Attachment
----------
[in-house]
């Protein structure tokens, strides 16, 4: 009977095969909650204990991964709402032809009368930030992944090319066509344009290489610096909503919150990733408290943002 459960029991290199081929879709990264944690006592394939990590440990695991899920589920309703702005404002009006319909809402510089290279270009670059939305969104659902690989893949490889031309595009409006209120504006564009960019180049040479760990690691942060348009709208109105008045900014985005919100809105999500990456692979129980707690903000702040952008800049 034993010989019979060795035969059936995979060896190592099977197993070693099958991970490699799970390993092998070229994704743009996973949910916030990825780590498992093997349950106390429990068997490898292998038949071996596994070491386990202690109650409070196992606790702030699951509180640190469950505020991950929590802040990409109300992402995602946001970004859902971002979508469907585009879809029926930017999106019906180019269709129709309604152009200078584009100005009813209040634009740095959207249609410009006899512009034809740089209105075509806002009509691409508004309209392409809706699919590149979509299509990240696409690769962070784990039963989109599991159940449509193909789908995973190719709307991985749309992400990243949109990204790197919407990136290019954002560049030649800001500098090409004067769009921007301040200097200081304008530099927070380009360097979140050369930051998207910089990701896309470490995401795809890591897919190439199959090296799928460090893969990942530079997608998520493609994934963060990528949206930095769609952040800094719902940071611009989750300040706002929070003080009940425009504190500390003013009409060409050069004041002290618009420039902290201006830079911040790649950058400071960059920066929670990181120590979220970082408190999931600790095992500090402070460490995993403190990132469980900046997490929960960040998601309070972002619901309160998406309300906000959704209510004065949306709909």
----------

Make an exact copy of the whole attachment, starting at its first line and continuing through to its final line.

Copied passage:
[in-house]
């Protein structure tokens, strides 16, 4: 009977095969909650204990991964709402032809009368930030992944090319066509344009290489610096909503919150990733408290943002 459960029991290199081929879709990264944690006592394939990590440990695991899920589920309703702005404002009006319909809402510089290279270009670059939305969104659902690989893949490889031309595009409006209120504006564009960019180049040479760990690691942060348009709208109105008045900014985005919100809105999500990456692979129980707690903000702040952008800049 034993010989019979060795035969059936995979060896190592099977197993070693099958991970490699799970390993092998070229994704743009996973949910916030990825780590498992093997349950106390429990068997490898292998038949071996596994070491386990202690109650409070196992606790702030699951509180640190469950505020991950929590802040990409109300992402995602946001970004859902971002979508469907585009879809029926930017999106019906180019269709129709309604152009200078584009100005009813209040634009740095959207249609410009006899512009034809740089209105075509806002009509691409508004309209392409809706699919590149979509299509990240696409690769962070784990039963989109599991159940449509193909789908995973190719709307991985749309992400990243949109990204790197919407990136290019954002560049030649800001500098090409004067769009921007301040200097200081304008530099927070380009360097979140050369930051998207910089990701896309470490995401795809890591897919190439199959090296799928460090893969990942530079997608998520493609994934963060990528949206930095769609952040800094719902940071611009989750300040706002929070003080009940425009504190500390003013009409060409050069004041002290618009420039902290201006830079911040790649950058400071960059920066929670990181120590979220970082408190999931600790095992500090402070460490995993403190990132469980900046997490929960960040998601309070972002619901309160998406309300906000959704209510004065949306709909």